After sizing up the human-trafficking problem in Ohio, expanding victim services, and crafting a tough new law, a state panel got to the bottom line: busting "johns," says the Columbus Dispatch. "Men have to be arrested," said Jewel Woods of the Renaissance Male Project, a subcommittee leader of the Ohio Trafficking in Persons Study Commission. "There is no substitute for arresting men who are involved in commercialized sex." Attorney General Richard Cordray's panel focused in its final report on the "demand" side of human sex trafficking, making recommendations to law enforcement, prosecutors, and community agencies.
Woods' committee said the demand for sex is fueled by "the limitless profits that traffickers and pimps generate from repeatedly selling sexual services of those under their control." The panel suggested reducing demand by increasing arrests of "buyers of prostitution," typically men who quite often escape punishment while the woman goes to jail. There should be more "john" schools (Columbus and four other cities already have them), and community agency staff members should be trained to recognize human-trafficking cases, the committee said. The "boys will be boys" attitude must be abandoned, Woods emphasized. The committee called on law-enforcement and social-service agencies to be more diligent in pursuing child pornography and child sexual-abuse cases. Both are often markers of men who later become involved with "consumer sex" with human trafficking victims. The committee cited studies finding that the average "john" is an adult male in his late 30s, unmarried or separated. One out of five men surveyed said he had visited a prostitute at least once in his life.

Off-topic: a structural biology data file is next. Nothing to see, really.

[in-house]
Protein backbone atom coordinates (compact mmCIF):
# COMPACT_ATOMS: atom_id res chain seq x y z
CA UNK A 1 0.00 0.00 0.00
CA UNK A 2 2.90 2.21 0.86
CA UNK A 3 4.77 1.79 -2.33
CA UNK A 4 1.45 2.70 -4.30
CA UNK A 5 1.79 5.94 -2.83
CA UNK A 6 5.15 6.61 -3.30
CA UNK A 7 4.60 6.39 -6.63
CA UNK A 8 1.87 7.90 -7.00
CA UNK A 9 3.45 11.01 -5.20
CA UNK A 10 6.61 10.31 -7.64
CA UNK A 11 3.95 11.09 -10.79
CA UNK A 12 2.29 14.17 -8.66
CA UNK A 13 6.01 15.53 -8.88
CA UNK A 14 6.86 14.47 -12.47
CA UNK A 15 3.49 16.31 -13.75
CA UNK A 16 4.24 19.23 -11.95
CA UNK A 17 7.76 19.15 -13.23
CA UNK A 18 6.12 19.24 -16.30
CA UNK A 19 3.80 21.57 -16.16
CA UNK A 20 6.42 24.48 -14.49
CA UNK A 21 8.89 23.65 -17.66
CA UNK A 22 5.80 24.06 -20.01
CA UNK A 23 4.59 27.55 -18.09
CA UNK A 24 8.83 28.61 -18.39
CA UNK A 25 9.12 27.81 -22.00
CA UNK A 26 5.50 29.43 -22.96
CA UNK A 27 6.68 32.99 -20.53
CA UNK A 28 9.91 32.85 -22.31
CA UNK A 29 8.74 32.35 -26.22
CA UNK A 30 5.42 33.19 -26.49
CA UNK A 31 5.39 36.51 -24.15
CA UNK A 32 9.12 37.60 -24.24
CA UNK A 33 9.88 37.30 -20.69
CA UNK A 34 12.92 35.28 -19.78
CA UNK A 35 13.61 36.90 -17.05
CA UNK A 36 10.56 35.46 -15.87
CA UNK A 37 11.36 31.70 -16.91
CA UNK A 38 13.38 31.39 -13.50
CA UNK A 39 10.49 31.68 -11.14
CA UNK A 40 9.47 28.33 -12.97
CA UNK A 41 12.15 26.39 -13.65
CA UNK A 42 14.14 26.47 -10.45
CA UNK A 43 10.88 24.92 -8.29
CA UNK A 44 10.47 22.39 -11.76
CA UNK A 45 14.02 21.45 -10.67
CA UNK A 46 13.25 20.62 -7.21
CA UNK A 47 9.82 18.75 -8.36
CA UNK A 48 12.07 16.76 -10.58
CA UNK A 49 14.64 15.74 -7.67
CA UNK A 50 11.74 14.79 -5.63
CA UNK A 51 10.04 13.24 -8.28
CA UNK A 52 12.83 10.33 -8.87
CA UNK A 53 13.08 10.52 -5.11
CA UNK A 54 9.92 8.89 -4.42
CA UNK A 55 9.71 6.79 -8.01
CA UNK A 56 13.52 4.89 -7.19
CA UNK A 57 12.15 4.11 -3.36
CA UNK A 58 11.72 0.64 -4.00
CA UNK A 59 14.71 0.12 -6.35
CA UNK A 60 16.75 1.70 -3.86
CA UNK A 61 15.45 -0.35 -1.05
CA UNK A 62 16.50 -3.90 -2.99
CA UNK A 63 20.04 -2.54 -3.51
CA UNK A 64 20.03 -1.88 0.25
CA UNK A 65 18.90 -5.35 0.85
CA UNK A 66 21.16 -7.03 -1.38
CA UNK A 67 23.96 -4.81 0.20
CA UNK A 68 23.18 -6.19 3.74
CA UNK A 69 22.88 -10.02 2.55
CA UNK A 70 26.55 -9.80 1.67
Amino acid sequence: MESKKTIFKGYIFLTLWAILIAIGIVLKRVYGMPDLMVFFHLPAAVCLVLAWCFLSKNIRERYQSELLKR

Ex-convict Clay Duke, 56, who held the Panama City, Fl.,school board at gunpoint and began randomly firing, had circled the date on a calendar found in his mobile home, evidence he had been planning the attack police told the Associated Press. The shooting at the Bay District board meeting was not "a spur of the moment thing," said Police Chief John Van Etten. Police found anti-government paraphernalia at Duke's home. "He was obviously was not happy with our government," Van Etten said.
Minutes before the shooting, the room had been filled with students accepting awards, but no one was hurt except Duke, who shot himself after exchanging fire with a security guard. He had rambled to the board about tax increases and his wife, who he said had been fired by the school system, and had apparently created a Facebook page last week that refers to class warfare and is laced with images from the movie "V for Vendetta," in which a mysterious figure battles a totalitarian government.